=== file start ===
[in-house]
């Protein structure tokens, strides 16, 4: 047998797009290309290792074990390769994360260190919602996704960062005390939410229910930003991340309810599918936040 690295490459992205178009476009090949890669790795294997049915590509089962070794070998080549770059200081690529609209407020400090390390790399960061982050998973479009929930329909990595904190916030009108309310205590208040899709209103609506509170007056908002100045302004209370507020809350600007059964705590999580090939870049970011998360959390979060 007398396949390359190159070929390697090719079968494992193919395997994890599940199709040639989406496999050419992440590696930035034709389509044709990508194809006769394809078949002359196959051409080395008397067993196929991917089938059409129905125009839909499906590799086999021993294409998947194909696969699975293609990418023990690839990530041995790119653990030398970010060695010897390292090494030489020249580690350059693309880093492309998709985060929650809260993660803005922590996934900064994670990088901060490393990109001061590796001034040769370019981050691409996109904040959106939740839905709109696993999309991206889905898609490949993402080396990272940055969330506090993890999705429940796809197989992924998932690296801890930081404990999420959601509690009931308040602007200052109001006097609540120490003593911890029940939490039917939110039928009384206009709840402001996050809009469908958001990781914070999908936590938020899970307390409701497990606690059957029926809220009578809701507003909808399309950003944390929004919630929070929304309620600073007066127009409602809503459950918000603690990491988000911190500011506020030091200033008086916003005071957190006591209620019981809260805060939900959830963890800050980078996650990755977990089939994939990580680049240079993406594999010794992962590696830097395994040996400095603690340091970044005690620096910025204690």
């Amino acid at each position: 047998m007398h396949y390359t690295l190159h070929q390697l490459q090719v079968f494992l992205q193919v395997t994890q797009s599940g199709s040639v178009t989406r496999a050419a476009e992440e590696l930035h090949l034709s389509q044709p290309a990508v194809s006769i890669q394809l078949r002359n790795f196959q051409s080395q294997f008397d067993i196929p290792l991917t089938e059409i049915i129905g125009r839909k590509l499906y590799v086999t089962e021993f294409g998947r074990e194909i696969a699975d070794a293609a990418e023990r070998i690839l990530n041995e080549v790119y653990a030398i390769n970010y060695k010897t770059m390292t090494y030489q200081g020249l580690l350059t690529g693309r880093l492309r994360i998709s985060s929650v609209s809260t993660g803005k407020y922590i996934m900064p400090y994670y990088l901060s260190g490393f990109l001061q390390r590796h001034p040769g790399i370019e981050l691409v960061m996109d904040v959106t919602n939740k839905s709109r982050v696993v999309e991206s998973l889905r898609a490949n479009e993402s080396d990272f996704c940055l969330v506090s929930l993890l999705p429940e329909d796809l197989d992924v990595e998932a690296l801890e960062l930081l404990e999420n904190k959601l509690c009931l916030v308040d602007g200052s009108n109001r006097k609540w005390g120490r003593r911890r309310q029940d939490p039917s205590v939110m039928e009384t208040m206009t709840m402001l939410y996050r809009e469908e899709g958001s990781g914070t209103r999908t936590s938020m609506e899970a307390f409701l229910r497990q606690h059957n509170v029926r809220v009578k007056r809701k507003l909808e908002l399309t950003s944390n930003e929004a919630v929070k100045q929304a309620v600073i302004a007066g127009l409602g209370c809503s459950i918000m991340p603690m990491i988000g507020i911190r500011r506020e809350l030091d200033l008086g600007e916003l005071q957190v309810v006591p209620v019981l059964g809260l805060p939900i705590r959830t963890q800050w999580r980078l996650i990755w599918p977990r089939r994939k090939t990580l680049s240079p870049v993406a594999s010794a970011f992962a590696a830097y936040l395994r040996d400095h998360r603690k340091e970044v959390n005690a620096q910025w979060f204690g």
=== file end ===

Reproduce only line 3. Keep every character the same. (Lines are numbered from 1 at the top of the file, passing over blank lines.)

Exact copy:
């Amino acid at each position: 047998m007398h396949y390359t690295l190159h070929q390697l490459q090719v079968f494992l992205q193919v395997t994890q797009s599940g199709s040639v178009t989406r496999a050419a476009e992440e590696l930035h090949l034709s389509q044709p290309a990508v194809s006769i890669q394809l078949r002359n790795f196959q051409s080395q294997f008397d067993i196929p290792l991917t089938e059409i049915i129905g125009r839909k590509l499906y590799v086999t089962e021993f294409g998947r074990e194909i696969a699975d070794a293609a990418e023990r070998i690839l990530n041995e080549v790119y653990a030398i390769n970010y060695k010897t770059m390292t090494y030489q200081g020249l580690l350059t690529g693309r880093l492309r994360i998709s985060s929650v609209s809260t993660g803005k407020y922590i996934m900064p400090y994670y990088l901060s260190g490393f990109l001061q390390r590796h001034p040769g790399i370019e981050l691409v960061m996109d904040v959106t919602n939740k839905s709109r982050v696993v999309e991206s998973l889905r898609a490949n479009e993402s080396d990272f996704c940055l969330v506090s929930l993890l999705p429940e329909d796809l197989d992924v990595e998932a690296l801890e960062l930081l404990e999420n904190k959601l509690c009931l916030v308040d602007g200052s009108n109001r006097k609540w005390g120490r003593r911890r309310q029940d939490p039917s205590v939110m039928e009384t208040m206009t709840m402001l939410y996050r809009e469908e899709g958001s990781g914070t209103r999908t936590s938020m609506e899970a307390f409701l229910r497990q606690h059957n509170v029926r809220v009578k007056r809701k507003l909808e908002l399309t950003s944390n930003e929004a919630v929070k100045q929304a309620v600073i302004a007066g127009l409602g209370c809503s459950i918000m991340p603690m990491i988000g507020i911190r500011r506020e809350l030091d200033l008086g600007e916003l005071q957190v309810v006591p209620v019981l059964g809260l805060p939900i705590r959830t963890q800050w999580r980078l996650i990755w599918p977990r089939r994939k090939t990580l680049s240079p870049v993406a594999s010794a970011f992962a590696a830097y936040l395994r040996d400095h998360r603690k340091e970044v959390n005690a620096q910025w979060f204690g």